Bubonic plague strikes person in Colorado

Six fluorescent yellow tube-like blobs are shown sprawled across an undulating fluorescent green surface
Plague is caused by infection with a particular type of bacterium, illustrated above. (Image credit: SCIENCE ARTWORK/SCIENCE PHOTO LIBRARY via Getty Images)

A person in Colorado has contracted the plague, health officials have confirmed. 

The news came four days after officials announced that there was a suspected case of the disease, based on preliminary test results. In a statement published Tuesday (July 9), The Pueblo Department of Public Health and Environment (PDPHE) then confirmed a "human case of plague in a Pueblo County resident."

In an email to Live Science on July 12, a PDPHE spokesperson verified that the person contracted bubonic plague and not another form of the disease. The exact source of the infection is currently unknown.

Plague is an infection caused by the bacterium Yersinia pestis. This microbe naturally circulates among wild rodents and is transmitted through flea bites. Humans can catch the disease if they are bitten by an infected flea or if they handle the tissue or body fluids of an infected animal, which can include household pets

Related: 'Black death' survivors had plague-resistant genes that may boost their descendants' risk of autoimmune disease

The most common type of plague is known as bubonic plague. In these cases, the lymphatic system, or drainage system that helps rid the body of waste and toxins, becomes infected with Y. pestis. This causes lymph nodes to become inflamed and swell into characteristic "buboes," which give bubonic plague its name. Other symptoms of bubonic plague include a fever, headache and chills, which usually develop within two to eight days after infection. In late stages of the disease, buboes can transform into open, pus-filled sores.  

In some cases, Y. pestis can infect the lungs and cause pneumonic plague, which is considered more severe than bubonic plague. Plague can sometimes start out bubonic and then spread to the lungs, sparking a pneumonic infection. Unlike bubonic plague, the pneumonic infection can be transmitted person-to-person through the air. For instance, a person can catch it if they inhale bacteria-containing droplets that have been expelled by an infected person's coughs or sneezes. However, such transmission has not been reported in the U.S. since 1924

Throughout history, plague has caused widespread pandemics with high casualty rates. The most famous of these was "The Black Death'' in the 1300s, which killed more than 50 million people in Europe

If left untreated, pneumonic plague is always fatal, while untreated bubonic plague has a lower death rate of around 30% to 60%. These days, however, plague can be successfully treated with antibiotics if caught early. 

PDPHE has not yet disclosed how the individual in Colorado is responding to treatment. 

"If you develop symptoms of plague, see a health care provider immediately," Alicia Solis, the program manager of the Office of Communicable Disease and Emergency Preparedness at PDPHE, said in the statement.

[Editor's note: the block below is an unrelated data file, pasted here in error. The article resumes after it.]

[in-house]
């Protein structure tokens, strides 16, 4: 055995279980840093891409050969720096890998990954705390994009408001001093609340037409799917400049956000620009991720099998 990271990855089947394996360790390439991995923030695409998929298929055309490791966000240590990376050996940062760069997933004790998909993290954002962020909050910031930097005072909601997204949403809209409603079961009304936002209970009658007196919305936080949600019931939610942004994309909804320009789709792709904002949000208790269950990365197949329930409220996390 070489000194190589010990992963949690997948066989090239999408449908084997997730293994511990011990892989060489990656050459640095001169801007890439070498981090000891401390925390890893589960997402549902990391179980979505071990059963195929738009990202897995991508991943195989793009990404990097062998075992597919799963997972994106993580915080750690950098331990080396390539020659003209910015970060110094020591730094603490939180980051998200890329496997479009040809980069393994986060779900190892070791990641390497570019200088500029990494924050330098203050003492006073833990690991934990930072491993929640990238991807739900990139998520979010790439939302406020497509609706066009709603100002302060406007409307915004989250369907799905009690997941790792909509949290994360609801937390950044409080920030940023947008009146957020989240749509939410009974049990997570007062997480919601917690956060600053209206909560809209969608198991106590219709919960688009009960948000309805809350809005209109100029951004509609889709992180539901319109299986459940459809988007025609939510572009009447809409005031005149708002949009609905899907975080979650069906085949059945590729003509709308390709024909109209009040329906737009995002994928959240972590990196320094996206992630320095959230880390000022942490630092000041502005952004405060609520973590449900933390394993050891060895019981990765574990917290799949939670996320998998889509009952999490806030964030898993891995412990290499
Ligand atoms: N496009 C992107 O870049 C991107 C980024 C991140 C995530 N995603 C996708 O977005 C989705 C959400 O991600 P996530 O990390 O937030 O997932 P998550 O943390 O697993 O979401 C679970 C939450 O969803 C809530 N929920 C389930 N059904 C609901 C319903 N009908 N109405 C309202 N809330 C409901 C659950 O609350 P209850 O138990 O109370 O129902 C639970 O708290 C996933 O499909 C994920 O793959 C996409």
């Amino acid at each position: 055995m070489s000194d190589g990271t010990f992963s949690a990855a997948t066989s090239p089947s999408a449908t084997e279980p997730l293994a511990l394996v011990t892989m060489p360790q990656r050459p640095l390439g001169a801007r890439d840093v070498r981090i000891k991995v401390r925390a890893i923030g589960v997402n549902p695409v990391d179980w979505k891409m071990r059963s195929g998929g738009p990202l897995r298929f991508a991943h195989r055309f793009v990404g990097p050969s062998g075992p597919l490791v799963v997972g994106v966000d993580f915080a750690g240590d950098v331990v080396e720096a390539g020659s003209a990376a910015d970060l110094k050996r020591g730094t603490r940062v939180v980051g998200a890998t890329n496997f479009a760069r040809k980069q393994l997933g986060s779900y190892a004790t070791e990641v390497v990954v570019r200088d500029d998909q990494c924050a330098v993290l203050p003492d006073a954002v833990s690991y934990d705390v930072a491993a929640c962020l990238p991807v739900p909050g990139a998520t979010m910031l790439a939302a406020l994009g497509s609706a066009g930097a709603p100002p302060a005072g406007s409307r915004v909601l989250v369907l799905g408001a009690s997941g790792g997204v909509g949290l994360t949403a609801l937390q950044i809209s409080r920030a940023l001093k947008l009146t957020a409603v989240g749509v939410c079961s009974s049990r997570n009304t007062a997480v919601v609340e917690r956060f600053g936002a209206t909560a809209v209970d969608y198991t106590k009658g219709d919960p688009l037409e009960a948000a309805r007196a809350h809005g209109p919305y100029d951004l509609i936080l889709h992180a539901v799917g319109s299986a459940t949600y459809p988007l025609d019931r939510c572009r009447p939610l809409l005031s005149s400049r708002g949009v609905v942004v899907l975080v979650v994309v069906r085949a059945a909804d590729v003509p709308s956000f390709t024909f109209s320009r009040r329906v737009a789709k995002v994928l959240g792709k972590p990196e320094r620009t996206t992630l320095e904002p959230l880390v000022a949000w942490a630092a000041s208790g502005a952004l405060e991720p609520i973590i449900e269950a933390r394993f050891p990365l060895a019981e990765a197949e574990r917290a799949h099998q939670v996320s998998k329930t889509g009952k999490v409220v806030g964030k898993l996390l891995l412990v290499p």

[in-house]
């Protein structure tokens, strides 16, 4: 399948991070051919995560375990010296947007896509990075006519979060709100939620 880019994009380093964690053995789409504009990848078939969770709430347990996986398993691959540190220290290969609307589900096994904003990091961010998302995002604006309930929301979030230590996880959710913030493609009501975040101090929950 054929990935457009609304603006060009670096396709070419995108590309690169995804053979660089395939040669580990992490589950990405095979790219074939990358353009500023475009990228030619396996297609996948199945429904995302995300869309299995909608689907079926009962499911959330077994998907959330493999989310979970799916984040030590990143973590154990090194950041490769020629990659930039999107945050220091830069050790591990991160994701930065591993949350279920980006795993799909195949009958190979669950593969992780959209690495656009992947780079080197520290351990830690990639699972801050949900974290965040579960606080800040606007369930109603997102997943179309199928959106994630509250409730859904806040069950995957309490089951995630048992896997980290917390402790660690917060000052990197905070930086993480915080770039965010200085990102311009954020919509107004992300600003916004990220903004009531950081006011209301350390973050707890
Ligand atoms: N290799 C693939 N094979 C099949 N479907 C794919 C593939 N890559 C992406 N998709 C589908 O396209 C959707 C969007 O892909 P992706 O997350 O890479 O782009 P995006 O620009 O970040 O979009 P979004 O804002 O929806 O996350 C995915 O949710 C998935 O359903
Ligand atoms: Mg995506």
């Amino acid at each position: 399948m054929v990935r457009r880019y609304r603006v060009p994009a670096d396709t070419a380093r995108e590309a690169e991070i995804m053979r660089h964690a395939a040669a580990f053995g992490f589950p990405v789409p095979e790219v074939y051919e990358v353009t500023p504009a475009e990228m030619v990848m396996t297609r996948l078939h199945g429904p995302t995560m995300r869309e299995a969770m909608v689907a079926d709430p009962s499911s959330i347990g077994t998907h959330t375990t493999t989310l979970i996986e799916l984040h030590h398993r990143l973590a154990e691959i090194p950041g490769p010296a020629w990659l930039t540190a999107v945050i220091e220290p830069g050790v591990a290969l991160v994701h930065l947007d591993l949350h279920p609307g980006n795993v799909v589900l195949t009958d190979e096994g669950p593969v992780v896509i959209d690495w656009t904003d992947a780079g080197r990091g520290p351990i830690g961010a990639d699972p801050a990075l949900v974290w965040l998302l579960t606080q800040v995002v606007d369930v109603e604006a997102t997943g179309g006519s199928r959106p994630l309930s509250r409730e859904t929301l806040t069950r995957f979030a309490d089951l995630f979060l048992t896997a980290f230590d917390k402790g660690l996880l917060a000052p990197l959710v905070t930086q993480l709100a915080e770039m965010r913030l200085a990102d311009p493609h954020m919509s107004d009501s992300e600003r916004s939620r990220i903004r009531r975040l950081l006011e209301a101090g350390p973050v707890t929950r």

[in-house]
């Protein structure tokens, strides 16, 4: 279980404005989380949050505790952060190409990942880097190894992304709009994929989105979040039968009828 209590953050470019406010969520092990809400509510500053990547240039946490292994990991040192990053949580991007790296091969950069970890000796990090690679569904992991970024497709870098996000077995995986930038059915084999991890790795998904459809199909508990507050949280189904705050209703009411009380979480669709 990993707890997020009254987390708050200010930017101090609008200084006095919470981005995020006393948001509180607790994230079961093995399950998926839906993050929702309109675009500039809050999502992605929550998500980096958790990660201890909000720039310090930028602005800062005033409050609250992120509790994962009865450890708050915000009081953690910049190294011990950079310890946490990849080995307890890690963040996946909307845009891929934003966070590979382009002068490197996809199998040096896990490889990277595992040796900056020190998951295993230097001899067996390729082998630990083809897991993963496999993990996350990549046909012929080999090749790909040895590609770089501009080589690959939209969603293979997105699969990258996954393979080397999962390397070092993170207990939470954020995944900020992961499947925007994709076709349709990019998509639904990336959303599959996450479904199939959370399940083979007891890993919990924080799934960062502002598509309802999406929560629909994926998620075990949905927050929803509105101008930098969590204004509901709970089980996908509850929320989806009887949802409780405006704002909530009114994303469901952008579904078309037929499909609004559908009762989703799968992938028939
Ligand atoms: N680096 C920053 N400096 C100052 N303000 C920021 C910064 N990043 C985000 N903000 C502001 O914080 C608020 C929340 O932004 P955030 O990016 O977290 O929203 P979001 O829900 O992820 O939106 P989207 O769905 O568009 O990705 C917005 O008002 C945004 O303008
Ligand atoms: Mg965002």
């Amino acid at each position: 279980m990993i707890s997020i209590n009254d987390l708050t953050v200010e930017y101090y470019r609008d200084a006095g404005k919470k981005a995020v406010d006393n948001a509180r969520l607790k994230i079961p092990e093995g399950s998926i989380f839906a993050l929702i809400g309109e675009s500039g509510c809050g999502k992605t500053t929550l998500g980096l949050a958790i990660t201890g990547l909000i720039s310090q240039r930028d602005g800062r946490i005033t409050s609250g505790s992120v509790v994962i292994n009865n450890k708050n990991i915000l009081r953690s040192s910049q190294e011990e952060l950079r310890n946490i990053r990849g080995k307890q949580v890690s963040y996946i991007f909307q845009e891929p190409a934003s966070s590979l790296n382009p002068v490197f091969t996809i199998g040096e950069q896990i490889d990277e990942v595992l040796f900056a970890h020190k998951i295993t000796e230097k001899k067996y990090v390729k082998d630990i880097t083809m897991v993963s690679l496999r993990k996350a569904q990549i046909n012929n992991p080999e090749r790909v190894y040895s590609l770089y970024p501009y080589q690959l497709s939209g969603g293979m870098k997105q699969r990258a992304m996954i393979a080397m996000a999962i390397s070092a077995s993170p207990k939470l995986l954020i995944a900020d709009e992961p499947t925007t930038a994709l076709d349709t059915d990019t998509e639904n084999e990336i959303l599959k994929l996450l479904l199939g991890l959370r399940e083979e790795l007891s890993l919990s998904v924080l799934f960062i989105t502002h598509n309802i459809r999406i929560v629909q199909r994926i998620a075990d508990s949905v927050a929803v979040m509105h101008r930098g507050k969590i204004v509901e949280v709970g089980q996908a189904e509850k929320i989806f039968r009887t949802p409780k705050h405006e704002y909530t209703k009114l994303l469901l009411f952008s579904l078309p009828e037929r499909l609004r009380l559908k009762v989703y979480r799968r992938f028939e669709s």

"Plague can be treated successfully with antibiotics, but an infected person must be treated promptly to avoid serious complications or death." Possible complications of plague include meningitis, an infection of the membranes that cover the brain and spinal cord, and septic shock, which results in a dangerously low drop in blood pressure. 

Plague was first introduced into the U.S. in 1900 when infected rats aboard ships sparked outbreaks in port cities. However, no epidemics have been reported in cities since 1925. Nationwide, around seven human cases of plague are reported to the Centers of Disease Control and Prevention every year; more than 80% are the bubonic form of the disease. These infections usually occur in northern New Mexico, northern Arizona, southern Colorado, California, southern Oregon and far western Nevada.

Between 2005 and 2021, 67 cases of human plague were reported in Colorado.

In its latest statement, PDPHE noted several precautionary measures that the public can take to protect themselves against plague. This advice includes eliminating places in the home where rodents can hide and breed, avoiding contact with dead animals and using insect repellent that contains at least 20% to 30% DEET, to help prevent flea bites. 

Editor's Note: The article was updated on July 12, 2024, to confirm that the individual has bubonic plague. 

This article is for informational purposes only and is not meant to offer medical advice.

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Emily Cooke
Staff Writer

Emily is a health news writer based in London, United Kingdom. She holds a bachelor's degree in biology from Durham University and a master's degree in clinical and therapeutic neuroscience from Oxford University. She has worked in science communication, medical writing and as a local news reporter while undertaking journalism training. In 2018, she was named one of MHP Communications' 30 journalists to watch under 30. (emily.cooke@futurenet.com